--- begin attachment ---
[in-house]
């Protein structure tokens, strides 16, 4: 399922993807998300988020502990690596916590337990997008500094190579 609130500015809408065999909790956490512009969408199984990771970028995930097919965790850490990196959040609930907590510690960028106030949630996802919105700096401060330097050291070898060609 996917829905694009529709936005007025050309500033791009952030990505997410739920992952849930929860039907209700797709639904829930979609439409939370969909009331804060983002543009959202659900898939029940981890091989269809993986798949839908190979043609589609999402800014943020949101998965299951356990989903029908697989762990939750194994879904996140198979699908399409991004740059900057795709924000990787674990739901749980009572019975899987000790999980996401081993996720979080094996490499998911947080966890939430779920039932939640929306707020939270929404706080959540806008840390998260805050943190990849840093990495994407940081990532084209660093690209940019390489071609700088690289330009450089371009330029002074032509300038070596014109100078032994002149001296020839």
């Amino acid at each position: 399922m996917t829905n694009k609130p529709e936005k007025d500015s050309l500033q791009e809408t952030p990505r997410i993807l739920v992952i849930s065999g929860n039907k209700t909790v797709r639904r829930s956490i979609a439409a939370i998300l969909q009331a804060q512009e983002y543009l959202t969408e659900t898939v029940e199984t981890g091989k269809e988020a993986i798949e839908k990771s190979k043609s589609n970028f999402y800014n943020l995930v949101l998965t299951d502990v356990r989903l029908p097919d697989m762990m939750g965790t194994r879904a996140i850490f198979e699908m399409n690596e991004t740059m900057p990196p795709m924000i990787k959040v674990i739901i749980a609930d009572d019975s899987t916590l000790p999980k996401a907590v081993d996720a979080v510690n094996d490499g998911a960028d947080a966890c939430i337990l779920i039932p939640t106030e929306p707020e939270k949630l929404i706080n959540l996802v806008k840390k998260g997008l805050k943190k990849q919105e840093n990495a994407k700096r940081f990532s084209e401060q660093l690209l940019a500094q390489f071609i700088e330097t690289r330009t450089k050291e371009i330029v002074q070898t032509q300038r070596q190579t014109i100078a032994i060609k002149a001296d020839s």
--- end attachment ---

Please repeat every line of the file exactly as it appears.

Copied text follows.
[in-house]
């Protein structure tokens, strides 16, 4: 399922993807998300988020502990690596916590337990997008500094190579 609130500015809408065999909790956490512009969408199984990771970028995930097919965790850490990196959040609930907590510690960028106030949630996802919105700096401060330097050291070898060609 996917829905694009529709936005007025050309500033791009952030990505997410739920992952849930929860039907209700797709639904829930979609439409939370969909009331804060983002543009959202659900898939029940981890091989269809993986798949839908190979043609589609999402800014943020949101998965299951356990989903029908697989762990939750194994879904996140198979699908399409991004740059900057795709924000990787674990739901749980009572019975899987000790999980996401081993996720979080094996490499998911947080966890939430779920039932939640929306707020939270929404706080959540806008840390998260805050943190990849840093990495994407940081990532084209660093690209940019390489071609700088690289330009450089371009330029002074032509300038070596014109100078032994002149001296020839």
């Amino acid at each position: 399922m996917t829905n694009k609130p529709e936005k007025d500015s050309l500033q791009e809408t952030p990505r997410i993807l739920v992952i849930s065999g929860n039907k209700t909790v797709r639904r829930s956490i979609a439409a939370i998300l969909q009331a804060q512009e983002y543009l959202t969408e659900t898939v029940e199984t981890g091989k269809e988020a993986i798949e839908k990771s190979k043609s589609n970028f999402y800014n943020l995930v949101l998965t299951d502990v356990r989903l029908p097919d697989m762990m939750g965790t194994r879904a996140i850490f198979e699908m399409n690596e991004t740059m900057p990196p795709m924000i990787k959040v674990i739901i749980a609930d009572d019975s899987t916590l000790p999980k996401a907590v081993d996720a979080v510690n094996d490499g998911a960028d947080a966890c939430i337990l779920i039932p939640t106030e929306p707020e939270k949630l929404i706080n959540l996802v806008k840390k998260g997008l805050k943190k990849q919105e840093n990495a994407k700096r940081f990532s084209e401060q660093l690209l940019a500094q390489f071609i700088e330097t690289r330009t450089k050291e371009i330029v002074q070898t032509q300038r070596q190579t014109i100078a032994i060609k002149a001296d020839s």